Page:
How are teams configured?
The teams are configured according to age, the number of kids that attend the try-outs and the evaluation process. The size of the teams will vary by age. For example, for the fall of 2011; U9, U10, U11 and U12 teams play 8v8 and the roster is limited to a maximum of 14; for teams U13 and up play 11v11 and the roster is limited to a maximum of 18.
The exact number of teams will depend on how many kids attend the try-outs in April. Our goal is to have 2 teams per gender in each age group U9-U12. For example, if 16 kids come to try-outs for a U10 team, which is limited to 14 on the roster, there obviously is not enough to form 2 teams and at least 2 of the players will be on a waiting list or not make the team. On the other hand if 22 or more kids show up for try-outs, we will split the kids into two teams and their team placement will be based on skill level.
If my child is not a strong player, will they be "cut"?
It is the club's intention to have ALL interested children participate in soccer. However, there are situations that they may not make a team, for example if the roster is full and we do not have enough kids that age for another team. Or it just may be better for the player to develop skills in another program, to get more playing time.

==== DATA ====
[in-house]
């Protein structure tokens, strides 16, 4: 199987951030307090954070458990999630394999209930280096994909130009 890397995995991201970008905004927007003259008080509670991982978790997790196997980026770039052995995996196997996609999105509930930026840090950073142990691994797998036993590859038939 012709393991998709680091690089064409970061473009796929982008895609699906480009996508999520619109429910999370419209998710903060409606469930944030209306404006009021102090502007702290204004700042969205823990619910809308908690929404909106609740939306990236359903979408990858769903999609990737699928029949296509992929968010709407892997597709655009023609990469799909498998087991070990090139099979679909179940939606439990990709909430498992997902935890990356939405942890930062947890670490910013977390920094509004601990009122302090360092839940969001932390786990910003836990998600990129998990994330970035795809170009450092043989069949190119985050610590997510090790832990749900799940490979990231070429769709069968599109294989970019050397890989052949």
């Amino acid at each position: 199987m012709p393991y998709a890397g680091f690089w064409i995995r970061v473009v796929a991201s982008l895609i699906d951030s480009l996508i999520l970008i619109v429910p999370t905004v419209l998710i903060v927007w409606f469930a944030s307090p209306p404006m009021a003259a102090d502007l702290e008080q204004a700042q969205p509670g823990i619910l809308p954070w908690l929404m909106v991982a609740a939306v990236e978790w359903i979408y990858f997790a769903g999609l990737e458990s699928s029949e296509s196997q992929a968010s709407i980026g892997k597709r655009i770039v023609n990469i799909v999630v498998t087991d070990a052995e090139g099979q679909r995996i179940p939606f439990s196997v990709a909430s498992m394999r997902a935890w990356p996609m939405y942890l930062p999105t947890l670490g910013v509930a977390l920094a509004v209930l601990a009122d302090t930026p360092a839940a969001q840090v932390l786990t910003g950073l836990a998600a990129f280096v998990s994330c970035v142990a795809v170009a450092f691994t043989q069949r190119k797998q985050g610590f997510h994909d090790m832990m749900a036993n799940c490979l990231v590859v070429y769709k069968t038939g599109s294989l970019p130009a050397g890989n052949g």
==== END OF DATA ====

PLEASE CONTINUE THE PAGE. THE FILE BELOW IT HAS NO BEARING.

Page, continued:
What if we missed the try-outs are there other opportunities to join a team?
Yes, but only if there are roster spots available. Often between the fall and spring season, some players do not return for the spring season due to participating in other sports. This will open some roster spots. In these cases the player can request an evaluation by the coach to be added to the roster.
Many sports parents wonder if joining a highly competitive sports team is the right decision for their youth athletes. Will it be too much of a time commitment? Will their player still love the sport at such an intense level? If your youth athlete is considering making the jump from recreational or league play to a high-powered travel sports team, here are a few of the pros and cons you should talk with them about.
1. Character building.
If your youth athlete is talented enough to be on a highly competitive travel team, they are probably used to being the best player on their league team. Stepping up to a new level of competition means they may have to work that much harder to stay on top. Chances are they will face teams that are just as good, if not much better, than theirs and they will have to learn how to handle losing with grace. Being on a competitive sports team can really help your youth athlete learn not only how to be a better athlete, but how to be a better person.